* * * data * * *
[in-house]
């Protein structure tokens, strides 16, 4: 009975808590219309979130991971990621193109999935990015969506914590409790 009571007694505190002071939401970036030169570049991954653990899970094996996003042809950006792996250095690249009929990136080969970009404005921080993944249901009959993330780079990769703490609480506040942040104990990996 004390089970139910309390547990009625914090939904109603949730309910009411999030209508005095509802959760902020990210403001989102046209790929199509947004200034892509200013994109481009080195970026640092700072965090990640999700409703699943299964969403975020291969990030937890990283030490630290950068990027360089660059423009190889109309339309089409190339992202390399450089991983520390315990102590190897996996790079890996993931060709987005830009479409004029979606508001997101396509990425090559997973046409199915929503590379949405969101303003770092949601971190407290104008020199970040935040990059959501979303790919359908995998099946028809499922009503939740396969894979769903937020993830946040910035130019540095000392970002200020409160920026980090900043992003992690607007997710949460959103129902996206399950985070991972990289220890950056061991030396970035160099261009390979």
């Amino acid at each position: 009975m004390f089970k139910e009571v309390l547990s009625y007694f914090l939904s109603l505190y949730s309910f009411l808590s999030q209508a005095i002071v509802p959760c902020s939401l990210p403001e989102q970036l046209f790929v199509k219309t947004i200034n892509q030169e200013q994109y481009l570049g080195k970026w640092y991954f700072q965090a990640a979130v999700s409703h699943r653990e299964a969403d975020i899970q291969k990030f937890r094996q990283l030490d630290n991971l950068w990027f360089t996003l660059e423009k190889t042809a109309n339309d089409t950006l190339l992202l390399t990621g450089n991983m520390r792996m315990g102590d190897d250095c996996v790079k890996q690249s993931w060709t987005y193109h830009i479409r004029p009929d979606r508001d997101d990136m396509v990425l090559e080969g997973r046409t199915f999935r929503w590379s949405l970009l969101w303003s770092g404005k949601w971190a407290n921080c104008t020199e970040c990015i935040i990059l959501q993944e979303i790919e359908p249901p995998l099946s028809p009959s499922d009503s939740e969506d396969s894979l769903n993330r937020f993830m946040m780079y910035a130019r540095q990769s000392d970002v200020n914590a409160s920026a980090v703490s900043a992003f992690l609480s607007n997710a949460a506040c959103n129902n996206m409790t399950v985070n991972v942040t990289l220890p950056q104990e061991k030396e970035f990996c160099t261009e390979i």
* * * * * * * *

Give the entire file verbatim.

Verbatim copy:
[in-house]
């Protein structure tokens, strides 16, 4: 009975808590219309979130991971990621193109999935990015969506914590409790 009571007694505190002071939401970036030169570049991954653990899970094996996003042809950006792996250095690249009929990136080969970009404005921080993944249901009959993330780079990769703490609480506040942040104990990996 004390089970139910309390547990009625914090939904109603949730309910009411999030209508005095509802959760902020990210403001989102046209790929199509947004200034892509200013994109481009080195970026640092700072965090990640999700409703699943299964969403975020291969990030937890990283030490630290950068990027360089660059423009190889109309339309089409190339992202390399450089991983520390315990102590190897996996790079890996993931060709987005830009479409004029979606508001997101396509990425090559997973046409199915929503590379949405969101303003770092949601971190407290104008020199970040935040990059959501979303790919359908995998099946028809499922009503939740396969894979769903937020993830946040910035130019540095000392970002200020409160920026980090900043992003992690607007997710949460959103129902996206399950985070991972990289220890950056061991030396970035160099261009390979």
């Amino acid at each position: 009975m004390f089970k139910e009571v309390l547990s009625y007694f914090l939904s109603l505190y949730s309910f009411l808590s999030q209508a005095i002071v509802p959760c902020s939401l990210p403001e989102q970036l046209f790929v199509k219309t947004i200034n892509q030169e200013q994109y481009l570049g080195k970026w640092y991954f700072q965090a990640a979130v999700s409703h699943r653990e299964a969403d975020i899970q291969k990030f937890r094996q990283l030490d630290n991971l950068w990027f360089t996003l660059e423009k190889t042809a109309n339309d089409t950006l190339l992202l390399t990621g450089n991983m520390r792996m315990g102590d190897d250095c996996v790079k890996q690249s993931w060709t987005y193109h830009i479409r004029p009929d979606r508001d997101d990136m396509v990425l090559e080969g997973r046409t199915f999935r929503w590379s949405l970009l969101w303003s770092g404005k949601w971190a407290n921080c104008t020199e970040c990015i935040i990059l959501q993944e979303i790919e359908p249901p995998l099946s028809p009959s499922d009503s939740e969506d396969s894979l769903n993330r937020f993830m946040m780079y910035a130019r540095q990769s000392d970002v200020n914590a409160s920026a980090v703490s900043a992003f992690l609480s607007n997710a949460a506040c959103n129902n996206m409790t399950v985070n991972v942040t990289l220890p950056q104990e061991k030396e970035f990996c160099t261009e390979i």